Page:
By Sarah Brenner, JD
Director of Retirement Education
Follow Us on X: @theslottreport
My name is Bruce. I am 65 years old, and I have a question about the SECURE Act.
My mother died at age 89 on April 19, 2023, and I inherited her IRA. She had been receiving RMDs for years and most recently filed her 2022 tax return indicating she had received her last RMD in December 2022.
I am confused about the 10-year requirement to exhaust all the monies in the inherited IRA account. I have read portions of IRS Publication 509-B, and I thought that I could withdraw whatever amount I wanted as long as all money is exhausted at 10 years after my mother’s death.
But upon further research, it looks like I need to withdraw money (an RMD) from my IRA by December 31, 2023, and annually thereafter until 10-year rule is exhausted.
You are not alone! There has been much confusion about the 10-year rule that applies to many beneficiaries after the SECURE Act.
Initially after the SECURE Act was enacted back in 2020, it was believed by most that there would be no annual distributions required during the 10-year payout period. However, the IRS took a different position in its proposed regulations released in 2022. In the proposed regulations, the IRS said that if the account owner died after RMDs were required to start, then RMDs must continue during the 10-year period. (In your case, the first annual RMD would be required in 2024, the year after the year of your mother’s death, not in 2023.)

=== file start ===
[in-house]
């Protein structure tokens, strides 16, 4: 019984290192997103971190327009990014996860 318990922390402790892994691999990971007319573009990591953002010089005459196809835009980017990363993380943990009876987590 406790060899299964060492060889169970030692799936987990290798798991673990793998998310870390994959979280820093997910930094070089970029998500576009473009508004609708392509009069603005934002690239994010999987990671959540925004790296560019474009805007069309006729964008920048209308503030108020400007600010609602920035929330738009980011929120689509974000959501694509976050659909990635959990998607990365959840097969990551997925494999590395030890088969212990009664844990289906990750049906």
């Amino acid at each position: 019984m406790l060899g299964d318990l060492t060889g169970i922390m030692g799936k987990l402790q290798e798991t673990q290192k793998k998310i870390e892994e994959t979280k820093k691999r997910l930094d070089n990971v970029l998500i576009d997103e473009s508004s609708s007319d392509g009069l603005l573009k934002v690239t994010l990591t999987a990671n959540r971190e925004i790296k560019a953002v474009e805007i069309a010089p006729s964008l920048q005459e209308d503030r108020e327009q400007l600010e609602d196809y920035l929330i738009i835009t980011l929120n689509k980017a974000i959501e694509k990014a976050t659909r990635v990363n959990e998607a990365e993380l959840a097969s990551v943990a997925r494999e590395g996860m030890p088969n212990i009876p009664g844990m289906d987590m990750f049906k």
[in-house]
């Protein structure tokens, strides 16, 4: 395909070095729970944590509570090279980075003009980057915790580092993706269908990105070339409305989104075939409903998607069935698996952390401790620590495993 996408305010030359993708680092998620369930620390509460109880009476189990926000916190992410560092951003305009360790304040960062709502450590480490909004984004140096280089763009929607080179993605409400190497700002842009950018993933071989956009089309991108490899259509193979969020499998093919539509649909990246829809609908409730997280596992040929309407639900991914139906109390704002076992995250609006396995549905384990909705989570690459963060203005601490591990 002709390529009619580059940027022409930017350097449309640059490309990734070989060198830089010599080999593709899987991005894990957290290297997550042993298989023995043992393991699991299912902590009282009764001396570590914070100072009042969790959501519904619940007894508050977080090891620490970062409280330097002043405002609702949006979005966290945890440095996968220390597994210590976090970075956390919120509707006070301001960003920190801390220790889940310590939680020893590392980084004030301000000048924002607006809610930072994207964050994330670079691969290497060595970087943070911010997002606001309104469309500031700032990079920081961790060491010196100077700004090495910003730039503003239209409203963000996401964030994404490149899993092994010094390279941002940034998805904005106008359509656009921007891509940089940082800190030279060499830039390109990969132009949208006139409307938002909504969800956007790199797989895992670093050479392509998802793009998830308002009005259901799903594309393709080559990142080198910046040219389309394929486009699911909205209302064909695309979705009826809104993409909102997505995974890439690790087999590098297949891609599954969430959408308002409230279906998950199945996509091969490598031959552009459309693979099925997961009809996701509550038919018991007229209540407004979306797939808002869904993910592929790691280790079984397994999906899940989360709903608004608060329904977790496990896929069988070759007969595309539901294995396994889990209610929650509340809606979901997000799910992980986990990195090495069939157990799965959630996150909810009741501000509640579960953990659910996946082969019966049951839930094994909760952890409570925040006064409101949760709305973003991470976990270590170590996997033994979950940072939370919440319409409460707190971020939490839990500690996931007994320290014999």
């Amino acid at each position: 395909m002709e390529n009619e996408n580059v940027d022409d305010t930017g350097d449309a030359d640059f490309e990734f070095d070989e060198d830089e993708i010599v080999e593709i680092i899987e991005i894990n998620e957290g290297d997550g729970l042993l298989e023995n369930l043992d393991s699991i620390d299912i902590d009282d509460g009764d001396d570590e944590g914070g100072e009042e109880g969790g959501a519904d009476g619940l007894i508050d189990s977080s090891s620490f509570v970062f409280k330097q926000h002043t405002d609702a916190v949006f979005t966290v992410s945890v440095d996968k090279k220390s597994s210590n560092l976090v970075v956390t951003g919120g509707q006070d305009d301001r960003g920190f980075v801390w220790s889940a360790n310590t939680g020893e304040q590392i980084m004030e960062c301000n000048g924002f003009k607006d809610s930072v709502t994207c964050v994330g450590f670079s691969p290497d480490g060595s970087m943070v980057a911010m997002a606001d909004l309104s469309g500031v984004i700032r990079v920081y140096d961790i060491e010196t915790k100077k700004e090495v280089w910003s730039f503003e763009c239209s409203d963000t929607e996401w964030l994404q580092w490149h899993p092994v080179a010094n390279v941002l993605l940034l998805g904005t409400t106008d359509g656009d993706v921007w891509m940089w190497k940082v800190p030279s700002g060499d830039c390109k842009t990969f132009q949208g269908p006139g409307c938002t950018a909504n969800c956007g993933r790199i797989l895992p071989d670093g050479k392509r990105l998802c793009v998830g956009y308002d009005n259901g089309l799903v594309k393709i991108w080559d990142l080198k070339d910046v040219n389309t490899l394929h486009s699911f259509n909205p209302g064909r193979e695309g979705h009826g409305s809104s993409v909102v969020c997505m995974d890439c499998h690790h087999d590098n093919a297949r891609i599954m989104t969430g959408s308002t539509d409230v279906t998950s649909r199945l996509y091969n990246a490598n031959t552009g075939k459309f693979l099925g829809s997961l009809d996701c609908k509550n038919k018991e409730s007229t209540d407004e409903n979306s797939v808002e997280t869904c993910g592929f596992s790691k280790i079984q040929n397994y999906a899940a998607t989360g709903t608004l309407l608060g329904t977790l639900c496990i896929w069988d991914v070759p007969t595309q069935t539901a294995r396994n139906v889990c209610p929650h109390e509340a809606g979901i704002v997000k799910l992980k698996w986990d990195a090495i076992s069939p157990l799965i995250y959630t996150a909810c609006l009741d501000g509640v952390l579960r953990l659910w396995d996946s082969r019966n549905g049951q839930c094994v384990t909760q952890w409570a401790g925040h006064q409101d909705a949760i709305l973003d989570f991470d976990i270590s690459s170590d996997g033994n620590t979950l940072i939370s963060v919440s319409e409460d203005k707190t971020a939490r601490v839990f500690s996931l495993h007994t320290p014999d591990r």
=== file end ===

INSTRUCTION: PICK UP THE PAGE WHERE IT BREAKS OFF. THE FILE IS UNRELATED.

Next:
This was a surprise to many, so the IRS has stepped in and said that no penalties will be assessed for RMDs not taken during the 10-year period for 2021, 2022 and 2023. We will have to wait for future guidance to determine whether you must an RMD in 2024 (the first year of your 10-year period) or in future years.
However, as your mother’s IRA beneficiary, you must definitely take the RMD your mother would have taken in 2023 had she not died. This year-of-death RMD must be taken by the due date of your 2023 tax return, including extensions.
I know that there are provisions in SECURE 2.0 to move 529 funds to a Roth IRA beginning in 2024, but I would like to know if the same is true for Education Savings Accounts (ESAs)?
SECURE 2.0 allows funds from a 529 plan to be moved to a Roth IRA beginning in 2024, with some significant limitations, including waiting periods. This new rule does NOT apply to ESAs. ESA funds will not be allowed to be moved directly from an ESA to a Roth IRA next year. However, ESA funds can be moved to a 529 plan. It may be possible to move funds from an ESA to a 529 plan and then to a Roth IRA, provided all the requirements (and there are quite a few) are met.